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Improving bow-hunting equipment, techniques
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It’s January 30, the temperature is hovering just above zero, we have a foot of snow on the ground and I am wishing spring was a little closer.

To top it off, I have a bad cold, so ice fishing is out of the question.

So if you were wondering how things are in Montana, that is just about it. Well not really. I have been thinking about next year and how I could improve my bow hunting.

I have been talking to Travis Maphies, who is the manager of the archery department with Scheel’s Sporting Goods in Great Falls, and I have decided to go with a Mathews Bow and not a Bowtech. The reason for the change is complex. Let’s just say I think I will get better results and service with the Mathews.

In the past, my son Bill and I have concentrated our bow hunting on whitetail deer and have decided to try our hand at antelope and mule deer, both of which are open-country animals and require longer shots.

While waiting for my new bow, I was giving some thought to my arrows.

I am shooting a Gold tip 3555 arrow with a 100-grain tip. This gives me a total weight of 355 grains. I was shooting this arrow using a Bowtech Admiral set at 50 pounds.

This setup gave me a speed of 220 fps. This gave me a kinetic energy of 38.16 foot pounds of energy. If you do not know what kinetic energy is, it is the killing power of an arrow. The more kinetic energy you have, the more penetrating ability your arrow has.

The formula for computing the kinetic energy is easy. First, multiply the velocity of your arrow by itself, (VxV). Then multiply that number, (VxW), by the weight in grains of your arrow. Finally, divide this number by 450,240; this will give you the foot-pounds or kinetic energy of your arrow.

If you really want to read up on kinetic energy, pick up a copy of Bowhunting, Equipment and skills written by M.R. James, G. Fred Asbill, Dave Holt and Dwight Schuh.

Now, you might think the kinetic energy on my arrow is a little light. Last season, I shot two deer at 25 and 30 yards and had a complete pass through on both.

In 2005, I shot a 900-pound buffalo with almost the same setup and had a pass through. On both of these outings, I made sure I had good broadheads that they were very sharp. While reading the book, the authors advised that a kinetic energy value between 40 and 50 foot-pounds will give you a pass through any large animal.

I am hoping that my new bow will boost my speed to 240 or 250, you do the math.

Now that I have a good idea for my new bow, it is time to take a look at my arrows and see if I can improve their performance.

I have heard a lot about (FOC) or weight forward of center. In plain language, the front of your arrow is wavier than the rear. I was reading the November 2009 issue of Bow Hunting World and they had an article written by Richard Combs.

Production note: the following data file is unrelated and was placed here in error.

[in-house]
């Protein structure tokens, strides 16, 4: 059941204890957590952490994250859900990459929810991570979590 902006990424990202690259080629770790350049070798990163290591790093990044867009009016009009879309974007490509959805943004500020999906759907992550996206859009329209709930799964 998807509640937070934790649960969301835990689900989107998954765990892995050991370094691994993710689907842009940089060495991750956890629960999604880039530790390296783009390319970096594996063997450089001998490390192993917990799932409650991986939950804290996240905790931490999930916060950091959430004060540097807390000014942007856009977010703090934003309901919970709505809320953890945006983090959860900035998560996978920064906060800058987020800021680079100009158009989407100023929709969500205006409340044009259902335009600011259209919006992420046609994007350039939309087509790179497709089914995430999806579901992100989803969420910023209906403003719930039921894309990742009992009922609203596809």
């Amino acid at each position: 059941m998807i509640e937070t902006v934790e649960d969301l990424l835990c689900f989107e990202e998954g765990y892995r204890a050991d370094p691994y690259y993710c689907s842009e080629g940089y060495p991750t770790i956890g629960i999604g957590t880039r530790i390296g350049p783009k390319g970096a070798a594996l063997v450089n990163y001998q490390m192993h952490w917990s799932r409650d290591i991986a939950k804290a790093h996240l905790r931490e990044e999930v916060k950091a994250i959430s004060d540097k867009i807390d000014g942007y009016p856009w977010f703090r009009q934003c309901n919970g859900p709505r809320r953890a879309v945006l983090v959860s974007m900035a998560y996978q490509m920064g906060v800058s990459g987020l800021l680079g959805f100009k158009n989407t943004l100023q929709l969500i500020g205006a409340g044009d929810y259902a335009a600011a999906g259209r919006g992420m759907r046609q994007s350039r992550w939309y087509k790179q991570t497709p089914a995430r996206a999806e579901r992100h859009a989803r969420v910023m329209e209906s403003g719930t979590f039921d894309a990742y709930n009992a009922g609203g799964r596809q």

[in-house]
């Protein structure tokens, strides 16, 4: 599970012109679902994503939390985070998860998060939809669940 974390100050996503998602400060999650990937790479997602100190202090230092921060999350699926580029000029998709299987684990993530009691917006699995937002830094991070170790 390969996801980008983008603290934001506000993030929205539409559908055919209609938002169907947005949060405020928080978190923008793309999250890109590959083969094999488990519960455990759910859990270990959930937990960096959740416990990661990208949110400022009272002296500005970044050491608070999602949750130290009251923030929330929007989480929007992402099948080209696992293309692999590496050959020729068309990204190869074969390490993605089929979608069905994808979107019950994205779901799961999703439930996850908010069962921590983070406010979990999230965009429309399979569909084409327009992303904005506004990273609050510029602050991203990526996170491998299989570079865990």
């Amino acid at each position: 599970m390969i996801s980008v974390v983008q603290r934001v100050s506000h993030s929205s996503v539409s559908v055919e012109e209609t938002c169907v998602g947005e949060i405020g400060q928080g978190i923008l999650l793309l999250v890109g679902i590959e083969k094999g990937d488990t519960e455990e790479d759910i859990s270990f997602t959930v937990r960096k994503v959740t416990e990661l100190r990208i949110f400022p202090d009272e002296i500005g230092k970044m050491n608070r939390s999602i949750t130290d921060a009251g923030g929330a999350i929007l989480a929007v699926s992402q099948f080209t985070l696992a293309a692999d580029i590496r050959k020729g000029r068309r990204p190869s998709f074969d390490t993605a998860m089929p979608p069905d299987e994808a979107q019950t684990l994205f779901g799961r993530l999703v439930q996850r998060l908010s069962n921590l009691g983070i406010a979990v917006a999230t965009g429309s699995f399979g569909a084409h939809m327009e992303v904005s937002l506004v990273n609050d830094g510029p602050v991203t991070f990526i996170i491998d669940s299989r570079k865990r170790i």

Richard found that the standards for figuring FOC were setup before the advent of carbon arrows and should be considered if you want better accuracy at longer distances and that was what I wanted if I was going after antelope and mule deer.

Richard also stated that with more weight on the front of your arrow, it will stabilize sooner and we all know that a better stabilized arrow will give the more speed and better penetration. Richard simplified his approach to better penetration by saying that it is easier to pull an object through something that pushing it through.

The first time I was introduced to Atlatl, I noticed that the darts had a large bulbous knob on the front. I asked Ed Wills, and he said it stabilized the darts better. Well, I was thinking that if it works on an Atlatl dart, then it should improve my arrows so I decided to check the FOC on my arrows and found them to have only 12 percent. Richard advised that many archers competing in the FITA events sometimes have as high as 20 percent of FOC.

The way to check your FOC is as follows: Measure from the bottom of the nock to the tip of your arrow; install a tip and balance the arrow on a sharp object and mark the balance point; measure from the nock to the balance point and divide that number by the total length of the arrow.
To get a decimal equivalent of the balance points percentage of the arrow length: Subtract .50 and move the decimal point over two places to the right. The results are the FOC for your arrows.

There are several ways to add more weight to the front of your arrow. One is with wraps or adding weight to the inserts. Easton makes add on weights that screw into the back of the inserts but must be added before the insert is installed. I went to our local Ace Hardware Store and picked up s selection of set screws and screwed them into the insert with an allen wrench.

Next, I looked at the nocks on arrows to see if I could improve their performance. I found a new nock called an Accunock and I am just happy with them. The Accunock had a spring inside throat of the nock with two prongs that hold the arrow on the string.

Then the string is released, the pressure of the string opens the spring and the arrow comes off of the string without any hang-ups. I tried pulling the arrow free of the string and I did not notice any difference between the Accunock and my standard nock but I did notice more speed and better groupings.

ou might want to give them a try. You can contact them at (270) 369-0445, e-mail, or check out their website at

If you are thinking about the weight, I checked them on my scale and there was only about one grain difference between the Accunock nock and a standard nock.

If you have any questions about this column, e-mail me at